Although it may have felt like something of a coup for writer/director Richard Bracewell to have bagged Richard E Grant for his sophomore effort, the reality is that Grant’s best years and work are long behind him. The recognition factor of his name may have helped attract funding for the film’s production and distribution, but that is only really to the director’s benefit, not ours. Grant gets one big monologue where he rambles on about US-based experiments, but as eloquent as it is it is wholly irrelevant to the film and only serves to draw attention to the short-comings of the rest of the screenplay.
Although the premise is an interesting one, albeit unoriginal in its entirety (jittery, nervy character may or not be losing her mind), the execution badly lets it down. As Polly, Fraser ably conveys anxiety, emotional distance, uncertainty and neurosis, but nothing here helps elicit sympathy. Although there is an element of idle curiosity as to whether she really is off her rocker, we don’t really care. The IMDb and publicity blurb suggest that this is a film about Julius’s obsession with Polly, however that is really only a tangiental point. Really, Polly’s fractured pysche is the focus, her dysfunctional relationships with her sister and boyfriend centre stage. The resolution or denoument comes pretty abruptly, but the final scenes lack any coherent logic in relation to the previous characterisation, leaving us feeling short-changed in terms of a believable arc for the characters and narrative.
Pacing is sadly very much at issue here as well. The story itself, as noted above, is not the problem. The problem is that there is a dearth of incident. Plenty of films take a long time to say very little, but nevertheless succeed artistically. This is not one of them. Scenes unfold successively with very little happening, the story is not advanced, no point is made and the characters do not progress. It is unfortunately all painfully dull.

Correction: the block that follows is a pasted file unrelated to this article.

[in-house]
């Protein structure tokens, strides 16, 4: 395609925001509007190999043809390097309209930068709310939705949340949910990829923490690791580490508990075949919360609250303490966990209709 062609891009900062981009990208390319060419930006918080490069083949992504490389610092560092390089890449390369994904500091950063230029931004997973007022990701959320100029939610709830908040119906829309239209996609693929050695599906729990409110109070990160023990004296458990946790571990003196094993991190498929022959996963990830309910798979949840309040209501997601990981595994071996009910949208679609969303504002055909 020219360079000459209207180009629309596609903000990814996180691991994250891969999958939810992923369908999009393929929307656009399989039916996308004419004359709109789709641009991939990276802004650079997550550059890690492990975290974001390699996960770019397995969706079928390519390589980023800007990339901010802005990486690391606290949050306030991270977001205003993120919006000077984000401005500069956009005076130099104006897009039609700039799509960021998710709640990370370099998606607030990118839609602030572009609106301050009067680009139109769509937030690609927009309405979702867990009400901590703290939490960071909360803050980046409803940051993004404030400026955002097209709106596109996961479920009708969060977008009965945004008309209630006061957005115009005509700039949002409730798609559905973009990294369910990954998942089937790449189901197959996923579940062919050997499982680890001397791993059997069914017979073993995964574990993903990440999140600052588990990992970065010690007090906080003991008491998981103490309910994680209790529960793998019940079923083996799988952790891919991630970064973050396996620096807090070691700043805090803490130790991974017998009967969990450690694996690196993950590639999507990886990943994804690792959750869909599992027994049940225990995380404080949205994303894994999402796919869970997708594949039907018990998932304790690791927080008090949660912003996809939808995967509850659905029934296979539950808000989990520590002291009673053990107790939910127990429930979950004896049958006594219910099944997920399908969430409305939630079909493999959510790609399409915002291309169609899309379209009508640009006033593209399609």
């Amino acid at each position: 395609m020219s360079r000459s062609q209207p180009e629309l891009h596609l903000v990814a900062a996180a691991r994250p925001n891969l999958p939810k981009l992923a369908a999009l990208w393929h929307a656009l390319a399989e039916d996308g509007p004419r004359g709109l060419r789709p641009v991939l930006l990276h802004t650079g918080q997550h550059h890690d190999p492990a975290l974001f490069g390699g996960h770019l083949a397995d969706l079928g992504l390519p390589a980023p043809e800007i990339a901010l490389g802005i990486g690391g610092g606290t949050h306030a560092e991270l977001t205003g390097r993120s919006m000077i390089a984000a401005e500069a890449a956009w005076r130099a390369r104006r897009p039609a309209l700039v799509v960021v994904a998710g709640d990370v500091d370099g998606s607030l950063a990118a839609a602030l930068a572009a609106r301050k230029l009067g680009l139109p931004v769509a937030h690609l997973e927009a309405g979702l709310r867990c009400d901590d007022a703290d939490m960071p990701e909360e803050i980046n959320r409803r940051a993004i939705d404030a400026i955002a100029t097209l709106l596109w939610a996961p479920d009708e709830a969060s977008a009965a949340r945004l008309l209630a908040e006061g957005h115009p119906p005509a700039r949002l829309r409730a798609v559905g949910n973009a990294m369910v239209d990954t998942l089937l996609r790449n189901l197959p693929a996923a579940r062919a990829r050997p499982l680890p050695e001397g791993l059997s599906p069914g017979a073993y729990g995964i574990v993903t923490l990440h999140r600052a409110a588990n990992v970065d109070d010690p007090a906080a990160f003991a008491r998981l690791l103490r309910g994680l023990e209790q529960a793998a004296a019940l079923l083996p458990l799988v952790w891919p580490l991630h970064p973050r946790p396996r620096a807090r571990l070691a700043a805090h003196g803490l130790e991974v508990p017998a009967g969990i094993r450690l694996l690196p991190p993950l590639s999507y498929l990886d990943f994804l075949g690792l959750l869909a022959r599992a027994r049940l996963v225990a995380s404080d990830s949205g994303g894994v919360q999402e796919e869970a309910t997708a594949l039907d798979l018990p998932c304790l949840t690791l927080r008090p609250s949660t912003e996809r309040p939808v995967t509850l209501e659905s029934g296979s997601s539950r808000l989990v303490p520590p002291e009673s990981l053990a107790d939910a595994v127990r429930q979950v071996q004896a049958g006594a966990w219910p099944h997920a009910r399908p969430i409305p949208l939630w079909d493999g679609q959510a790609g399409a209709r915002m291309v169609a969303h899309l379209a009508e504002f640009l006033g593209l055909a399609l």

The score was composed, arranged and conducted by Andrew Hewitt who points in the crew commentary to his main inspirations Bernard Hermann and Howard Shore’s work on The Silence of the Lambs. Certainly there are moments of tension and threat generated by jarring strings and these match well with the more convincing moments of Polly’s jittery nerviness, unfortunately it seems that the score is far and away the most compelling element of the film, which is never something you want to have said about your film.
Listening to the crew commentary (Bracewell and Hewitt are joined by producer Tony Bracewell and production designer Simon Scullion), they are clearly a group of decent, intelligent, earnest film-makers and artists. They evidently came to the film with genuine, sincere, laudable aspirations but sadly fell short on most counts. In a sense it is a shame to not have more that is positive to say of the film, given what it has attempted with so little in the way of funding and resources, however plenty of film-makers have managed far more, creatively and artistically on just as little.
Not a very good film then. If you feel like you want to see it anyway, you can buy or rent it here at LoveFilm.
DVD Extras: Crew commentary, trailer (which you can view below)